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Health and Wealth Gospel: Part 2

February 25, 2013

“The mere pursuit of health always leads to something unhealthy.”–G.K. Chesterton

The health Nazis. We all know them. They know everything about being healthy, and they will share their knowledge with you whether they like it or not. They are the people who would be unhappy because of the thought that somewhere in the world someone is enjoying a chocolate chip cookie. They sneer at the thought of eating at a fast food joint–“How unhealthy! How Bourgeois!” They are number crunching calorie counters who couldn’t bear the thought of an extra ounce of fat on their precious bodies. They  sneer at people unable to afford or appreciate the beauty of a raw artichoke soaked in swordfish bile with some wheat germ poured over it. They desperately wish they were European. They are culinary busybodies, idolatrous image-worshippers, tyrants of the dinner table, the modern equivalent of Jonathan Swift’s Big-Endian’s and Little-Endians. Their only hope is that their life will turn into a Flannery O’Connor style narrative, and that they will find redemption only after they have been discovered passed out and surrounded by hamburger wrappers and those little plastic ketchup things.

In the last post, we looked at the problem of unhealthy habits. It is bad to have unhealthy habits, but it is perhaps worse to have habits that are too healthy. An unhealthy person at least knows he is unhealthy–few people are under the illusion that lying in bed all day eating Little Caesar’s is an ideal life. But a health Nazi does not know that he has a problem. Concerned with the health of the body, the health Nazi neglects the health of the mind.

“You, too, can be one of these generic looking upper-class white people.”

       Health is good. But it is not The Good. Health can be appreciated in its own way, and also as a means to an end. The problem with health worshippers is that they appreciate health as the primary good, a good that everyone is obligated to have, and if they don’t have it, they are doing something bad and wrong. Health worship inevitably leads to legalism and judgmentalism. The foremost thought in the health Nazi’s mind is not that he is healthy, but that he is healthier than others. A person who merely wants to be healthy will not think about health much after he attains it, beyond doing basic things to keep that health (excercising, eating right, etc.). But the health Nazi cannot think about anything but health. The pursuit of health becomes an idolatrous obsession. This obsession leads the health Nazi to start to formulate rigorous rules for everyone to live by–Smaller Portions! Organic Food! Run A Mile Every Day! And while these may be good in themselves, the health Nazi is concerned with foisting them on other people, or, better yet, being a suffering martyr while other people break the rules. Sometimes I think that foodies would die if McDonald’s went out of business, because they would have nothing left to complain about.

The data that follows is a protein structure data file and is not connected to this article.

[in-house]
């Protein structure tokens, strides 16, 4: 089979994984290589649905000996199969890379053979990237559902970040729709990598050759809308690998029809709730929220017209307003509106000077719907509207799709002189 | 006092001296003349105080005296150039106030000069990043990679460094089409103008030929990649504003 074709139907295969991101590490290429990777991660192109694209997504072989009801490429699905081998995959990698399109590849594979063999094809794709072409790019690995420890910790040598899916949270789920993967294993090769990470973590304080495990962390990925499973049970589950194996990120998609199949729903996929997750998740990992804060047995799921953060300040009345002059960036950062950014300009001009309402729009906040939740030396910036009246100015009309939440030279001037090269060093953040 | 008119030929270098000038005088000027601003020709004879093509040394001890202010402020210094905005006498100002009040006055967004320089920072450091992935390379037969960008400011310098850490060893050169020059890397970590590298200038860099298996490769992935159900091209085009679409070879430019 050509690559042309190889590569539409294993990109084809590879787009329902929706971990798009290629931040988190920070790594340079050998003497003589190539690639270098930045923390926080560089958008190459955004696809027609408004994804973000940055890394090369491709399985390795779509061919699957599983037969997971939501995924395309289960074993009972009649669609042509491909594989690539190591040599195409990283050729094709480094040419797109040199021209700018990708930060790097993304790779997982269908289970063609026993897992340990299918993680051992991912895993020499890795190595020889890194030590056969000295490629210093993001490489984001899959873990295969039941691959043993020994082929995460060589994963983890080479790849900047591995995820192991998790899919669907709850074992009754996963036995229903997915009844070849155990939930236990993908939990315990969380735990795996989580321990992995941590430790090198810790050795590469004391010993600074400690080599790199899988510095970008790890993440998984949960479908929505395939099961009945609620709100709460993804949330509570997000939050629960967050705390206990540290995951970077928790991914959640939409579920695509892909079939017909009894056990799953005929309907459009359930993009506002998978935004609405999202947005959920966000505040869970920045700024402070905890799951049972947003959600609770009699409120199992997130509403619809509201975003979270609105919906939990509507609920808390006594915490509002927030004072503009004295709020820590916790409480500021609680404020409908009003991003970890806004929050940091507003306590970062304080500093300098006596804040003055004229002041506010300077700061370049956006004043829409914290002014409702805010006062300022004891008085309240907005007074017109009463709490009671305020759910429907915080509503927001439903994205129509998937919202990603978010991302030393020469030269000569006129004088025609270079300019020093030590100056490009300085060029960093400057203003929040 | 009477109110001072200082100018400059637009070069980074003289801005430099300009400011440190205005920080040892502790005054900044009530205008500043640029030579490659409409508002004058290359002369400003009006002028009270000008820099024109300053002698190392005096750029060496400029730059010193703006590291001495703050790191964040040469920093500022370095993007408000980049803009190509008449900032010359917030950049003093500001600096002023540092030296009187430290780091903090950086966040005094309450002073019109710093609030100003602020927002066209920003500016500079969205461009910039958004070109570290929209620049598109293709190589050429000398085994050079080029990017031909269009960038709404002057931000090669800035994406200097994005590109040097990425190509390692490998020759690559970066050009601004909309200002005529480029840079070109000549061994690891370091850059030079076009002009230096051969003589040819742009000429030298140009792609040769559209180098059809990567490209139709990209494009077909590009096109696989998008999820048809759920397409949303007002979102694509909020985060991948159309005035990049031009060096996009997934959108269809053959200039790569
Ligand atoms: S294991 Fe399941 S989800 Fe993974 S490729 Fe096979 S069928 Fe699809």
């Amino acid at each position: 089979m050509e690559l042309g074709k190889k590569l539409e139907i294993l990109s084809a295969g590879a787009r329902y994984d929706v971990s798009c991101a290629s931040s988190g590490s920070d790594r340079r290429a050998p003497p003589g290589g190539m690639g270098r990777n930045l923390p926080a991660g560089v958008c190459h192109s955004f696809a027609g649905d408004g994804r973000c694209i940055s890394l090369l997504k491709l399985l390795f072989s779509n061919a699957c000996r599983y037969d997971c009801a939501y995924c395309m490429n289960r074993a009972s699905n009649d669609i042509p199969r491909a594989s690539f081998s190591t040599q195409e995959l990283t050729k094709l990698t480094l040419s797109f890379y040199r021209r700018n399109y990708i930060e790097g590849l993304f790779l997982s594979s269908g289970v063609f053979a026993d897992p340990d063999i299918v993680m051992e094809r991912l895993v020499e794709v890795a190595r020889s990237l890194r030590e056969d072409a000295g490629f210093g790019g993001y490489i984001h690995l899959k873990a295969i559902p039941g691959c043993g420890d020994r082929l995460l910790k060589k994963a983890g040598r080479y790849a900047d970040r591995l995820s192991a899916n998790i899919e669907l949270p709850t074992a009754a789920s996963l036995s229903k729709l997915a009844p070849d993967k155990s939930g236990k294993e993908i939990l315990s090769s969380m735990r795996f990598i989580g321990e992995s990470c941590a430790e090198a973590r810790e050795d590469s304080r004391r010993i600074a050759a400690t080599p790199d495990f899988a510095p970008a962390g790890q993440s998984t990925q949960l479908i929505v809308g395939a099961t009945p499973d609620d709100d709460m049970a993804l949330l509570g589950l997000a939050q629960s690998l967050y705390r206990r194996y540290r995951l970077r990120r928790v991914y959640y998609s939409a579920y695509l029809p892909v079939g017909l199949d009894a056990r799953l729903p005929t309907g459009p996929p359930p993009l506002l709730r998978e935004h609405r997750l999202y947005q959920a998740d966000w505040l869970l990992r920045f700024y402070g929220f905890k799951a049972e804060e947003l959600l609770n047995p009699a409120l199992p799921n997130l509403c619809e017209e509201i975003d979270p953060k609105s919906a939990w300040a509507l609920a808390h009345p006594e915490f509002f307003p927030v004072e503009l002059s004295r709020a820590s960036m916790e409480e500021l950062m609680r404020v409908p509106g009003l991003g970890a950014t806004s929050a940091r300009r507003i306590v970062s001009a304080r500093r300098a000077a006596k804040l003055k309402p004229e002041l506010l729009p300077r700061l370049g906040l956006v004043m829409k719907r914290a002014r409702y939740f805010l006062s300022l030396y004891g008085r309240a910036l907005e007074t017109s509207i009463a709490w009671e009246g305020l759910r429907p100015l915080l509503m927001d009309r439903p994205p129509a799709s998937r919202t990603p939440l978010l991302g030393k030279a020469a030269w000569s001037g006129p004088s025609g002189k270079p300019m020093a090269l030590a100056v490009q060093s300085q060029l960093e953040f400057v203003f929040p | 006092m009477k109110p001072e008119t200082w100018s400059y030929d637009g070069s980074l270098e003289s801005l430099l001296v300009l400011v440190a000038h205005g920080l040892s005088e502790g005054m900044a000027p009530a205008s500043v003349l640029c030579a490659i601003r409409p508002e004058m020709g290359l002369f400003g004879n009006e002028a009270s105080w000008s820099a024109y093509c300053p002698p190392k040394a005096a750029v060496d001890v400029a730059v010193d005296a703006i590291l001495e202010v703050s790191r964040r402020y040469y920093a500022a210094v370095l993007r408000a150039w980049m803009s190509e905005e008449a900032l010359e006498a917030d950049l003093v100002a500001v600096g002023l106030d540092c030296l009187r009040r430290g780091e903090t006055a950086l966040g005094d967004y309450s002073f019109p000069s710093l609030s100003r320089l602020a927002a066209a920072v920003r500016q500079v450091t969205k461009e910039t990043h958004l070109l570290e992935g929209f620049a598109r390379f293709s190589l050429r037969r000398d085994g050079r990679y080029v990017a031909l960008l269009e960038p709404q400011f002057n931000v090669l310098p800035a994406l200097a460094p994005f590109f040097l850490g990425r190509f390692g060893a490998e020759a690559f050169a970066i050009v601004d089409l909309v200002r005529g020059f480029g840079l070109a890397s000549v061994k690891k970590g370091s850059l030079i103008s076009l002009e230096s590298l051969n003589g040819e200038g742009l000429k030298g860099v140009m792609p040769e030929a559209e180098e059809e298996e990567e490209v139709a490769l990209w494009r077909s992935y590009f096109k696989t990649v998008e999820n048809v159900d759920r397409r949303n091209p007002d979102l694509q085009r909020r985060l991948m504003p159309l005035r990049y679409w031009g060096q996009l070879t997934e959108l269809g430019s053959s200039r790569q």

No one has ever actually been this happy about eating a salad

     Health is not the Christian’s ultimate goal. While it may be a means of glorifying God, it is not a means that is available to everyone. Some people suffer from diseases that make health completely unattainable. Christ’s strength is shown through their weakness. Other people struggle with being healthy, and Christ’s strength is shown through their weakness. And then there are those who are healthy, and Christ’s strength is shown in their weakness as well. I think that a path of sensible moderation is the best way to approach this issue. Better is a dinner of hot dogs and ice cream where love is, than an organic mushroom-spinach quiche and hatred therewith. A diet of nothing but Oreos is unpleasant–a harsh and judgmental attitude about nonessentials even more nauseating. Why spend all the time in the gym to increase your life expectancy if you are only going to spend those extra years in the gym? A great physique and heart rate cannot cure a bitter and twisted soul.

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